Voices of Forestry presents analysis and insight from people working all across the forestry sector. This issue, Becky Wilkinson, learning and outreach manager at the Royal Forestry Society, addresses the skills shortage facing the industry and the lack of educational routes in.

THE Forestry Skills Forum Forestry Workforce Research Report of August 2021 identifies that the forestry workforce will need to grow by 86 per cent in England and 63 per cent in Wales over the next 10 years to meet the projected growth of our sector. Growth is projected due to a variety of factors including government’s desire to grow more trees to combat climate change through carbon sequestration, improve biodiversity, support flood alleviation and supply more UK-grown timber to the market. If our sector is to achieve this considerable growth, where are the next generation of foresters going to come from?

This article had been planned to be an introduction to the Government’s T Level reforms, the new vocational qualifications for young people aged 16–19 in England. Replacing over 1,000 existing vocational qualifications, T levels offer young people a choice of just over 20 vocational pathways. The first T levels in subjects such as health and digital were launched in September 2020 and the agriculture, land management and production (ALMP) T level, which includes forestry, will be accepting its first students in September 2023. 

The ALMP course will be substantially different to existing Level 3 forestry or arboriculture courses, with all students undertaking a common core, a module in tree and woodland management and maintenance with either a forestry or an arb focus, and a 45-day industry placement. Common core will see forestry and arb students learning alongside all other ALMP learners and completing work on topics including sustainability, business ethics, supply chains and project management. The industry placement is billed as an opportunity for young people to learn real life skills – a great opportunity, but not always straightforward for a 17-year-old who cannot yet drive or use any type of forestry tools to undertake extended work experience in what are often isolated rural locations. 

The very real problem for our sector is that at the time of writing, 16 colleges across England have confirmed that they will be offering the ALMP T level but only one (Sparsholt) has confirmed it will be offering the forestry pathway and only three (Sparsholt, Reaseheath and East Durham) have confirmed they will be offering arb.

While we anticipate a few more colleges may confirm they are offering the course between now and September, it is looking highly likely that there will be fewer colleges offering forestry and arb T level qualifications than had previously offered vocational qualifications at Level 2 and 3. At a time when we need more skilled professionals at every level, this is a very backwards step.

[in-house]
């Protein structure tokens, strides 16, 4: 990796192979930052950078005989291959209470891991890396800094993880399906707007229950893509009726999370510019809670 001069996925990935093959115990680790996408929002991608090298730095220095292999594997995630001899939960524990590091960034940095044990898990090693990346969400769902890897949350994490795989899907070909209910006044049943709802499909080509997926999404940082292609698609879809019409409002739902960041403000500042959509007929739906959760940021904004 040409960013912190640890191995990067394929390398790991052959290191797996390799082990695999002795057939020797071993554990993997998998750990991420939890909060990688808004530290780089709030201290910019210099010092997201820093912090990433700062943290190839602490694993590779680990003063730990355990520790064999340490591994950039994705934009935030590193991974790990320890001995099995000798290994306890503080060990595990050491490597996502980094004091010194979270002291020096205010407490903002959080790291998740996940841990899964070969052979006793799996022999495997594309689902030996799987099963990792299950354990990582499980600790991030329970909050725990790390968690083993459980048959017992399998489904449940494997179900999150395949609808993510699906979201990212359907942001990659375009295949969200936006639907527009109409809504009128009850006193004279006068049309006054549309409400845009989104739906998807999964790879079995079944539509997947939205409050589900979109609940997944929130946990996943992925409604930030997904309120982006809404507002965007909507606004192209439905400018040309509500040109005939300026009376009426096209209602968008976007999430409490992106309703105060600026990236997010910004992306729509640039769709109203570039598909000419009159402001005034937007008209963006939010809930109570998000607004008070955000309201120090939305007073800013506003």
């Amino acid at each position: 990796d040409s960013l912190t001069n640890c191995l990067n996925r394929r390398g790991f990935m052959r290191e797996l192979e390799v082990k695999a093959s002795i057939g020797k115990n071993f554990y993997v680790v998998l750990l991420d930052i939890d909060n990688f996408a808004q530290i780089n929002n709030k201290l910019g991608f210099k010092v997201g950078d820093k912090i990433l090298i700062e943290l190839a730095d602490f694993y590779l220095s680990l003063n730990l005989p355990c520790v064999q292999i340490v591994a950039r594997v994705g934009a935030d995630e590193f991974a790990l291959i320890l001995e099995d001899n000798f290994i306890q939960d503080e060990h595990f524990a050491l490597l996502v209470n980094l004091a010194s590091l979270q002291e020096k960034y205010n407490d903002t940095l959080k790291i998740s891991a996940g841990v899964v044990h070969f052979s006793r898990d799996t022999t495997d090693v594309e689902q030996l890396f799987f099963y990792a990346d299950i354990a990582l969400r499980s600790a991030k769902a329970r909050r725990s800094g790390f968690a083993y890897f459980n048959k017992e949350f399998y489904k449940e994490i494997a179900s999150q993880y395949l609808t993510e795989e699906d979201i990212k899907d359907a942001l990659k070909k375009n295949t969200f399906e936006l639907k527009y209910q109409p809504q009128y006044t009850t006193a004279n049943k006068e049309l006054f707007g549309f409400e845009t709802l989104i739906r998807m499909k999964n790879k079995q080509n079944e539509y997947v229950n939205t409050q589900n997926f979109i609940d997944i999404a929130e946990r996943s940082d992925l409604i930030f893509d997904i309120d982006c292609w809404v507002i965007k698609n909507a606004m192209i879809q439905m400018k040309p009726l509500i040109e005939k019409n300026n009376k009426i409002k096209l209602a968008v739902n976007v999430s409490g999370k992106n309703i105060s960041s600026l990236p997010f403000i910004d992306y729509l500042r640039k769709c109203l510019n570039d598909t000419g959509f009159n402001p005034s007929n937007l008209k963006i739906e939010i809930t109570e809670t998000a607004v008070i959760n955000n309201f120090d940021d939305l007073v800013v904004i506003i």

It is also as yet unclear as to which practical skills learners will gain while undertaking their course. As a course primarily marketed for 16–18 year olds, learners may not gain the practical competencies which employers might look for when taking on new members of staff.

So what’s the solution? Apprenticeships at Levels 2 and 3 will continue to be available, presenting a viable alternative pathway for young people wanting to enter the profession and for employers wanting to take on new staff with threshold competence in a range of practical skills. The RFS, along with other members of the Forestry Skills Forum, are also continuing to work closely with City and Guilds, IFATE and the land-based colleges to find a solution which provides the potential for an increase in the number of skilled professionals entering the forestry and arboriculture sectors. 

RFS Forestry Roots offers a unique opportunity for young people keen to start a career in forestry or arboriculture to gain their first full-time, paid employment through a 12-month traineeship with an RFS member. Paid for by the ALA Green Charitable Trust, Forestry Roots offers seven varied positions each year, this year ranging from forestry rangers at Hill Holt Wood, Lincolnshire, to an arborist on the Chatsworth Estate and a communications assistant with Action Oak. As well as paying a salary, the Forestry Roots trainees receive up to £2,000 of training during their year, enabling them to gain the skills they need to secure permanent employment. Forestry Roots is a hand-up, not a hand-out, enabling employers to take on young people without the experience or qualifications that might be needed for the role but funding them to get those skills while they are working.

READ MORE: Jemima Letts: Assistant forester on being a woman in forestry

We’re at a crossroads, with the climate crisis having the potential to have the biggest impact on our sector since World War I. Timber prices are at a high, the public wants access to woodlands and green spaces and every political party agrees on the need to substantially increase England’s woodland cover. There is a once-in-a-generation demand for what we can do, with forestry having a significant role to play in us reaching net carbon zero. No one solution is going to give us the workforce expansion that we need, but every change we make needs to improve access into forestry, not make it harder.

DISCLAIMER: Our columns are a platform for writers to express their personal opinions. They do not necessarily represent the views of the writers’ own organisations or Forestry Journal.